thujone


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Related to thujone: wormwood, absinthe

thu·jone

 (tho͞o′jōn′, thyo͞o′-)
n.
A ketone, C10H16O, that is thought to be a neurotoxin and is found in certain plants such as the wormwood Artemisia absinthium, an ingredient in absinthe.

[New Latin Thuja, arborvitae genus (since it is found in arborvitae); see thuja + -one.]
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References in periodicals archive ?
Even though the quantity of thujone was below the allowance made by the health authorities it was still removed from the market.
Its essential oil contains cineol, borneol, and thujone.
The discussion, which will come to a head at a meeting of the parliament in the French city of Strasbourg next week, focuses on the amount of the naturally occuring chemical thujone that must be present in the drink, if at all.
Ada cayi yapraklarinin damitilmasi ile elde edilen ada cayi yagi; salvene, pinene, camphor, cineole, borneol, thujone, sponin, diterpene, phenolic asit, salviatanin, ursokolik asit, kafeik asit ve flavonoidleri icerir (1-3).
The sell: Made using 100% Moravian corn to create a "subtle sweetness" and infused with thujone extracted from hand-picked wormwood, Babicka Vodka will "appeal to the discerning drinker".
from 1912 until 2007, when the Food and Drug Administration began permitting formulations with minimal amounts of thujone, a psychoactive chemical in wormwood.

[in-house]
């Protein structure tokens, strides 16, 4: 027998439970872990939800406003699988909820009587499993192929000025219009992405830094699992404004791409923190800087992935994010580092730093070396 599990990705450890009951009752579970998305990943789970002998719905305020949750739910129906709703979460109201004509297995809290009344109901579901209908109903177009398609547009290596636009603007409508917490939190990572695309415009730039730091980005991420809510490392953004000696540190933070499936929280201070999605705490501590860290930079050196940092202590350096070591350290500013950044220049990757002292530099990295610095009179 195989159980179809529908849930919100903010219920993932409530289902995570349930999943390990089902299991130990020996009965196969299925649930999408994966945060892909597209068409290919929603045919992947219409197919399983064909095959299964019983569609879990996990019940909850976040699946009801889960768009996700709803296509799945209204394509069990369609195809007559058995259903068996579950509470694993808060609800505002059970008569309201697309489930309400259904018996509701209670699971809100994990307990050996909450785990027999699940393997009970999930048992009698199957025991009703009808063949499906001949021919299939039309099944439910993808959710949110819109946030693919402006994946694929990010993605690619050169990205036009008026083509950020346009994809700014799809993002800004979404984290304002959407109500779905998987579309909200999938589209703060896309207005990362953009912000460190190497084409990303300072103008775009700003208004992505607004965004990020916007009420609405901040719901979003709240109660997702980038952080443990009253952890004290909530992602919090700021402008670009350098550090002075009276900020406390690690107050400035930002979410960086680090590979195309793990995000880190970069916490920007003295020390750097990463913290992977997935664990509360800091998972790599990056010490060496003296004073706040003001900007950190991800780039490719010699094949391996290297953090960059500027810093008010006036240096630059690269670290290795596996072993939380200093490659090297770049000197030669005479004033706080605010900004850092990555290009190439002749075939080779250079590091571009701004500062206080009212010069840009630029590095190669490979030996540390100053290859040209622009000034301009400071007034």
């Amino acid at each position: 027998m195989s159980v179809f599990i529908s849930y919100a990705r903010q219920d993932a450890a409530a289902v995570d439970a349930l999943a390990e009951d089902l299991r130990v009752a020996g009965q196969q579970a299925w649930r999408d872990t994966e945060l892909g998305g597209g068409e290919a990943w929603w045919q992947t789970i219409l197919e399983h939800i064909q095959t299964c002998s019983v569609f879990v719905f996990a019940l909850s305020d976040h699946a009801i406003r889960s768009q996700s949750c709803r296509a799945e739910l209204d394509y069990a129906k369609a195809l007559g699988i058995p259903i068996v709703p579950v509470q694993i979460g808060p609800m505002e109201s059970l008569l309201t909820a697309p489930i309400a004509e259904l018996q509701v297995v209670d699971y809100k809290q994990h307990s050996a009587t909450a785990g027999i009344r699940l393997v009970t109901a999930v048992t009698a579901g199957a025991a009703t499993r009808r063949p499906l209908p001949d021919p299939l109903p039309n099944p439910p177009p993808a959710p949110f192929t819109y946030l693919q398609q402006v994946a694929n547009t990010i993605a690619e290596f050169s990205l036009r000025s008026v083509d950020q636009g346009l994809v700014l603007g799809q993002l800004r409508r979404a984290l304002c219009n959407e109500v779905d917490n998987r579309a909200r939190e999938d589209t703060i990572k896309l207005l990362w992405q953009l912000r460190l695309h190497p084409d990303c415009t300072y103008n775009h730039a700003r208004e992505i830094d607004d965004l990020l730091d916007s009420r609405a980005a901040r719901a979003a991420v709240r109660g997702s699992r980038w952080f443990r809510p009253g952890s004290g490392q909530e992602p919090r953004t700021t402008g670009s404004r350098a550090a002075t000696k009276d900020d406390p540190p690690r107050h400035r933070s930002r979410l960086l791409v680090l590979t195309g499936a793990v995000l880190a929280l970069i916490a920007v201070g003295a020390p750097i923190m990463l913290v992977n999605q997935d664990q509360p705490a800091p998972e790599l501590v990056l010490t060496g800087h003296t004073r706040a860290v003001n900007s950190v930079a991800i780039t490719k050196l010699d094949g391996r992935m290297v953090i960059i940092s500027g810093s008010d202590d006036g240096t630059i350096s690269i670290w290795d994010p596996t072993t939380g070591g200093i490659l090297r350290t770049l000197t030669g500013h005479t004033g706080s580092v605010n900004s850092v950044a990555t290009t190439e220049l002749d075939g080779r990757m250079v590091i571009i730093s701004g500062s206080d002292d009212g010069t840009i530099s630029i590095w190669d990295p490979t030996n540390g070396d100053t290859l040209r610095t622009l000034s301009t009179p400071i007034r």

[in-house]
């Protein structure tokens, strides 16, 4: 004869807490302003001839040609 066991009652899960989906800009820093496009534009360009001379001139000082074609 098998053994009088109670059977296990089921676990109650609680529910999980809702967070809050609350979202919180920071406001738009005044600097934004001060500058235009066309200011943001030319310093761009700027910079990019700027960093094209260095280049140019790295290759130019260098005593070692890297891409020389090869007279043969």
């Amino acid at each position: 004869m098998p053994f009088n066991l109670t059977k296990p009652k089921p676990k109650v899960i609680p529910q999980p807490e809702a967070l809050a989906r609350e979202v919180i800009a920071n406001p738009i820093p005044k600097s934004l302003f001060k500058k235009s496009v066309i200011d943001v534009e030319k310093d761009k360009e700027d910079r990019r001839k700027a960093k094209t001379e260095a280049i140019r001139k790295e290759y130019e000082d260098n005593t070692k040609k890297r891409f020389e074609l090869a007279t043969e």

The high alcohol content of the drink as well as the presence of the hallucinogenic thujone has seen this drink widely banned.
Don)) is mainly caused by the presence of antimicrobial compounds, notably thujone and thujaplicin, in the heartwood.
The thujone molecule in one of its key ingredients, wormwood, is said to cause hallucinations and brain damage.
Poor testing incorrectly linked the thujone to these illnesses.
Thujone is a naturally occurring compound found in wormwood, one of the plants used to flavour absinthe, the legendary liquor that enthralled artists and writers during the latter years of the 19th century and the early part of the 20th.
The active ingredient in absinthe, which does the damage, is thujone, still outlawed in many countries, including the US, but since 1988 it has been legal for EU distillers once more to make the drink.